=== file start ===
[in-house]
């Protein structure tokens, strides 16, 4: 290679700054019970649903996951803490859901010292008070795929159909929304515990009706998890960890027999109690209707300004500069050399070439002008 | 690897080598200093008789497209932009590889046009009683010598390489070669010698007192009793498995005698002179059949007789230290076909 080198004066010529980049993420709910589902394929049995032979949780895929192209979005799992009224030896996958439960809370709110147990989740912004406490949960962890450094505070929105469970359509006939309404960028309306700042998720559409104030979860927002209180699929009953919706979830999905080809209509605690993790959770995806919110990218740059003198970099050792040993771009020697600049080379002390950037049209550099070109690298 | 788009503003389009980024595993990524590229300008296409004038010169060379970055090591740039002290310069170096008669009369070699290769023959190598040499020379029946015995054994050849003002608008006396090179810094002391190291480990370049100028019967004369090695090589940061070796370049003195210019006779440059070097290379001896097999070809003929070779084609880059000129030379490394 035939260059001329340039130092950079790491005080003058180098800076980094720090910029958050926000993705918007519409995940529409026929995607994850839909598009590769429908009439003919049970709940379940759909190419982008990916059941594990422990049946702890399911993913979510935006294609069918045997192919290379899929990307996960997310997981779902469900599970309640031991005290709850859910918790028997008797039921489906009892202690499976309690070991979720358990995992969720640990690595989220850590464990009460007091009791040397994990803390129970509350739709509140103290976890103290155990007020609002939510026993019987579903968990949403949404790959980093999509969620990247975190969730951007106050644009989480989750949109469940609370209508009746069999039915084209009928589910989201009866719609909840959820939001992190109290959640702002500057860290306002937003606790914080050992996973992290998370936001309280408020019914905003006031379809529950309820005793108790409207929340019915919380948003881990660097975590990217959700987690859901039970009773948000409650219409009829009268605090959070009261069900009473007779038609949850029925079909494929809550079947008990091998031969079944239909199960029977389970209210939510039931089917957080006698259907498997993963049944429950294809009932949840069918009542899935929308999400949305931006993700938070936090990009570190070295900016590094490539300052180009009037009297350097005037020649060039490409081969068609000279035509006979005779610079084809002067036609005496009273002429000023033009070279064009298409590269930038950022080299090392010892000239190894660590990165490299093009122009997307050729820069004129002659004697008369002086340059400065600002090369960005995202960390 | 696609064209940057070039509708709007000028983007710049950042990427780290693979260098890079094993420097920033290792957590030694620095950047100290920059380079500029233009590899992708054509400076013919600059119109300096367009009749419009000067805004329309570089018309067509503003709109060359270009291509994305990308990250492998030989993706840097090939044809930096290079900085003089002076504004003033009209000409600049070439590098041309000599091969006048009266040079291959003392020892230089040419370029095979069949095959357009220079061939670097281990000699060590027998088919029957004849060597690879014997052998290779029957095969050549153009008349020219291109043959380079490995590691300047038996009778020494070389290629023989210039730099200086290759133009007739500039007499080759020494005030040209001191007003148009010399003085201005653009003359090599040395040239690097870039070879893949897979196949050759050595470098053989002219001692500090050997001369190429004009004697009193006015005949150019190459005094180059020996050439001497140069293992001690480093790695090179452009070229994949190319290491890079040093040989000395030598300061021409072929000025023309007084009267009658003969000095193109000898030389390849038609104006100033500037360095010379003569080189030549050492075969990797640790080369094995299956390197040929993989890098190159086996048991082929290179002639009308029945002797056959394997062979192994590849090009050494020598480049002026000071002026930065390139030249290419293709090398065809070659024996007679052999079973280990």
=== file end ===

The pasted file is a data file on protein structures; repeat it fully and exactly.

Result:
[in-house]
């Protein structure tokens, strides 16, 4: 290679700054019970649903996951803490859901010292008070795929159909929304515990009706998890960890027999109690209707300004500069050399070439002008 | 690897080598200093008789497209932009590889046009009683010598390489070669010698007192009793498995005698002179059949007789230290076909 080198004066010529980049993420709910589902394929049995032979949780895929192209979005799992009224030896996958439960809370709110147990989740912004406490949960962890450094505070929105469970359509006939309404960028309306700042998720559409104030979860927002209180699929009953919706979830999905080809209509605690993790959770995806919110990218740059003198970099050792040993771009020697600049080379002390950037049209550099070109690298 | 788009503003389009980024595993990524590229300008296409004038010169060379970055090591740039002290310069170096008669009369070699290769023959190598040499020379029946015995054994050849003002608008006396090179810094002391190291480990370049100028019967004369090695090589940061070796370049003195210019006779440059070097290379001896097999070809003929070779084609880059000129030379490394 035939260059001329340039130092950079790491005080003058180098800076980094720090910029958050926000993705918007519409995940529409026929995607994850839909598009590769429908009439003919049970709940379940759909190419982008990916059941594990422990049946702890399911993913979510935006294609069918045997192919290379899929990307996960997310997981779902469900599970309640031991005290709850859910918790028997008797039921489906009892202690499976309690070991979720358990995992969720640990690595989220850590464990009460007091009791040397994990803390129970509350739709509140103290976890103290155990007020609002939510026993019987579903968990949403949404790959980093999509969620990247975190969730951007106050644009989480989750949109469940609370209508009746069999039915084209009928589910989201009866719609909840959820939001992190109290959640702002500057860290306002937003606790914080050992996973992290998370936001309280408020019914905003006031379809529950309820005793108790409207929340019915919380948003881990660097975590990217959700987690859901039970009773948000409650219409009829009268605090959070009261069900009473007779038609949850029925079909494929809550079947008990091998031969079944239909199960029977389970209210939510039931089917957080006698259907498997993963049944429950294809009932949840069918009542899935929308999400949305931006993700938070936090990009570190070295900016590094490539300052180009009037009297350097005037020649060039490409081969068609000279035509006979005779610079084809002067036609005496009273002429000023033009070279064009298409590269930038950022080299090392010892000239190894660590990165490299093009122009997307050729820069004129002659004697008369002086340059400065600002090369960005995202960390 | 696609064209940057070039509708709007000028983007710049950042990427780290693979260098890079094993420097920033290792957590030694620095950047100290920059380079500029233009590899992708054509400076013919600059119109300096367009009749419009000067805004329309570089018309067509503003709109060359270009291509994305990308990250492998030989993706840097090939044809930096290079900085003089002076504004003033009209000409600049070439590098041309000599091969006048009266040079291959003392020892230089040419370029095979069949095959357009220079061939670097281990000699060590027998088919029957004849060597690879014997052998290779029957095969050549153009008349020219291109043959380079490995590691300047038996009778020494070389290629023989210039730099200086290759133009007739500039007499080759020494005030040209001191007003148009010399003085201005653009003359090599040395040239690097870039070879893949897979196949050759050595470098053989002219001692500090050997001369190429004009004697009193006015005949150019190459005094180059020996050439001497140069293992001690480093790695090179452009070229994949190319290491890079040093040989000395030598300061021409072929000025023309007084009267009658003969000095193109000898030389390849038609104006100033500037360095010379003569080189030549050492075969990797640790080369094995299956390197040929993989890098190159086996048991082929290179002639009308029945002797056959394997062979192994590849090009050494020598480049002026000071002026930065390139030249290419293709090398065809070659024996007679052999079973280990």